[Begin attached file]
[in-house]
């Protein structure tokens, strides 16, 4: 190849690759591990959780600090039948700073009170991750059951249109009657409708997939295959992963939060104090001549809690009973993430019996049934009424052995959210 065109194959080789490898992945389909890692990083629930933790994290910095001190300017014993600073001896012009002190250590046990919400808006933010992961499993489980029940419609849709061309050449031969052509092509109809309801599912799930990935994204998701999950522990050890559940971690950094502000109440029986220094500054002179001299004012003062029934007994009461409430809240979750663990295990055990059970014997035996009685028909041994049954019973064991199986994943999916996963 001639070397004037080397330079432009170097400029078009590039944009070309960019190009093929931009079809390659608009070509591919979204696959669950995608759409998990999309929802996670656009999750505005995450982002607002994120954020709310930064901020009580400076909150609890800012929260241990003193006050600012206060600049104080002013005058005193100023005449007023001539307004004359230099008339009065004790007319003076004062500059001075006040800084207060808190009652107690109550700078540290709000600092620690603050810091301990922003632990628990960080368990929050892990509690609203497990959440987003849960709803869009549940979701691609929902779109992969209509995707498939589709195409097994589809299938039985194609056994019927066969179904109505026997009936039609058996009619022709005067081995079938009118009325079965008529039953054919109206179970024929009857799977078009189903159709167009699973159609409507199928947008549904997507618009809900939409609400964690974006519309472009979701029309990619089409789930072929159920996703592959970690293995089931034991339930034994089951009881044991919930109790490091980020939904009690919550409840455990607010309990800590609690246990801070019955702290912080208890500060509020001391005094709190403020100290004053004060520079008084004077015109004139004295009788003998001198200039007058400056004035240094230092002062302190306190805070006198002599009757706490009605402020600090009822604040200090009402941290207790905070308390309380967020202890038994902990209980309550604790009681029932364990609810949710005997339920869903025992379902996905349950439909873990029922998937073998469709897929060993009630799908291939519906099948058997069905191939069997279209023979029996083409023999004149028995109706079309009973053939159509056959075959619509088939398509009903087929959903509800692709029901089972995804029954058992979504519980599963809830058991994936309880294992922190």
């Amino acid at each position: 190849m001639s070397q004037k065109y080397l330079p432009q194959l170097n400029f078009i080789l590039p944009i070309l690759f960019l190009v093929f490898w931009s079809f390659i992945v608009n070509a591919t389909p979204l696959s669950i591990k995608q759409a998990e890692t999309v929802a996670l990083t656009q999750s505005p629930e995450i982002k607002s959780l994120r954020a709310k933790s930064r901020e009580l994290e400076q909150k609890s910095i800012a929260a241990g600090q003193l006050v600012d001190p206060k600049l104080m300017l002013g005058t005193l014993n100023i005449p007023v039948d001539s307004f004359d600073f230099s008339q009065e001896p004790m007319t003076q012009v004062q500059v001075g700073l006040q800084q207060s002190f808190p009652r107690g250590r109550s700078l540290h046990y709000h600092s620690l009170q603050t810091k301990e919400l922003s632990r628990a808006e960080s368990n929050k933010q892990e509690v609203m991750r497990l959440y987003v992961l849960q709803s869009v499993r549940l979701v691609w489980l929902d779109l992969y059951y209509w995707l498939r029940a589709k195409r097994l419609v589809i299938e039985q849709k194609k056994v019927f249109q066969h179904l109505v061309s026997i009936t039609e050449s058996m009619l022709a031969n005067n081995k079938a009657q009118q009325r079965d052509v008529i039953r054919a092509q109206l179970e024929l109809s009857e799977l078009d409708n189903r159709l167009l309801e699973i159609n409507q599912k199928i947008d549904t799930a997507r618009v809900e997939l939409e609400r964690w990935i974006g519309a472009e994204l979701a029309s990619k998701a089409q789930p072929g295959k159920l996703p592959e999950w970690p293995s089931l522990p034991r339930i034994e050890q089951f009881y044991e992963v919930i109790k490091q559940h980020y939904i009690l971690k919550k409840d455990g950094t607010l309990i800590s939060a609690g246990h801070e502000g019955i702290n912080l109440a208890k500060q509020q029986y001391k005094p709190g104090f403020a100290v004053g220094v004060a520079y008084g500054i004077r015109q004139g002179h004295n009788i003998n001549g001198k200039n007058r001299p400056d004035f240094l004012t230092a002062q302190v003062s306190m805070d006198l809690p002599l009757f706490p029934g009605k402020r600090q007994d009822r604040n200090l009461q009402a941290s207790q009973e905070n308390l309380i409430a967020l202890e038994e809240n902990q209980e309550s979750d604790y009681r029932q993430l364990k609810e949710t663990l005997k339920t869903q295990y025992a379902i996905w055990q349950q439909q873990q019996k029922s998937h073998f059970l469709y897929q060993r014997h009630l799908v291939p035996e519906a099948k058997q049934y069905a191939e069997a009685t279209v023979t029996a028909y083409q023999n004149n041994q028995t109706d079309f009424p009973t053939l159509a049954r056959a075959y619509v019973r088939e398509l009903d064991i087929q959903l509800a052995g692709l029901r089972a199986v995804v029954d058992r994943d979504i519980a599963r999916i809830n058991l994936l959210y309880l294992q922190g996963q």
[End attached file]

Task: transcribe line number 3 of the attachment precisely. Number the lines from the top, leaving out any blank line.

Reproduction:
């Amino acid at each position: 190849m001639s070397q004037k065109y080397l330079p432009q194959l170097n400029f078009i080789l590039p944009i070309l690759f960019l190009v093929f490898w931009s079809f390659i992945v608009n070509a591919t389909p979204l696959s669950i591990k995608q759409a998990e890692t999309v929802a996670l990083t656009q999750s505005p629930e995450i982002k607002s959780l994120r954020a709310k933790s930064r901020e009580l994290e400076q909150k609890s910095i800012a929260a241990g600090q003193l006050v600012d001190p206060k600049l104080m300017l002013g005058t005193l014993n100023i005449p007023v039948d001539s307004f004359d600073f230099s008339q009065e001896p004790m007319t003076q012009v004062q500059v001075g700073l006040q800084q207060s002190f808190p009652r107690g250590r109550s700078l540290h046990y709000h600092s620690l009170q603050t810091k301990e919400l922003s632990r628990a808006e960080s368990n929050k933010q892990e509690v609203m991750r497990l959440y987003v992961l849960q709803s869009v499993r549940l979701v691609w489980l929902d779109l992969y059951y209509w995707l498939r029940a589709k195409r097994l419609v589809i299938e039985q849709k194609k056994v019927f249109q066969h179904l109505v061309s026997i009936t039609e050449s058996m009619l022709a031969n005067n081995k079938a009657q009118q009325r079965d052509v008529i039953r054919a092509q109206l179970e024929l109809s009857e799977l078009d409708n189903r159709l167009l309801e699973i159609n409507q599912k199928i947008d549904t799930a997507r618009v809900e997939l939409e609400r964690w990935i974006g519309a472009e994204l979701a029309s990619k998701a089409q789930p072929g295959k159920l996703p592959e999950w970690p293995s089931l522990p034991r339930i034994e050890q089951f009881y044991e992963v919930i109790k490091q559940h980020y939904i009690l971690k919550k409840d455990g950094t607010l309990i800590s939060a609690g246990h801070e502000g019955i702290n912080l109440a208890k500060q509020q029986y001391k005094p709190g104090f403020a100290v004053g220094v004060a520079y008084g500054i004077r015109q004139g002179h004295n009788i003998n001549g001198k200039n007058r001299p400056d004035f240094l004012t230092a002062q302190v003062s306190m805070d006198l809690p002599l009757f706490p029934g009605k402020r600090q007994d009822r604040n200090l009461q009402a941290s207790q009973e905070n308390l309380i409430a967020l202890e038994e809240n902990q209980e309550s979750d604790y009681r029932q993430l364990k609810e949710t663990l005997k339920t869903q295990y025992a379902i996905w055990q349950q439909q873990q019996k029922s998937h073998f059970l469709y897929q060993r014997h009630l799908v291939p035996e519906a099948k058997q049934y069905a191939e069997a009685t279209v023979t029996a028909y083409q023999n004149n041994q028995t109706d079309f009424p009973t053939l159509a049954r056959a075959y619509v019973r088939e398509l009903d064991i087929q959903l509800a052995g692709l029901r089972a199986v995804v029954d058992r994943d979504i519980a599963r999916i809830n058991l994936l959210y309880l294992q922190g996963q």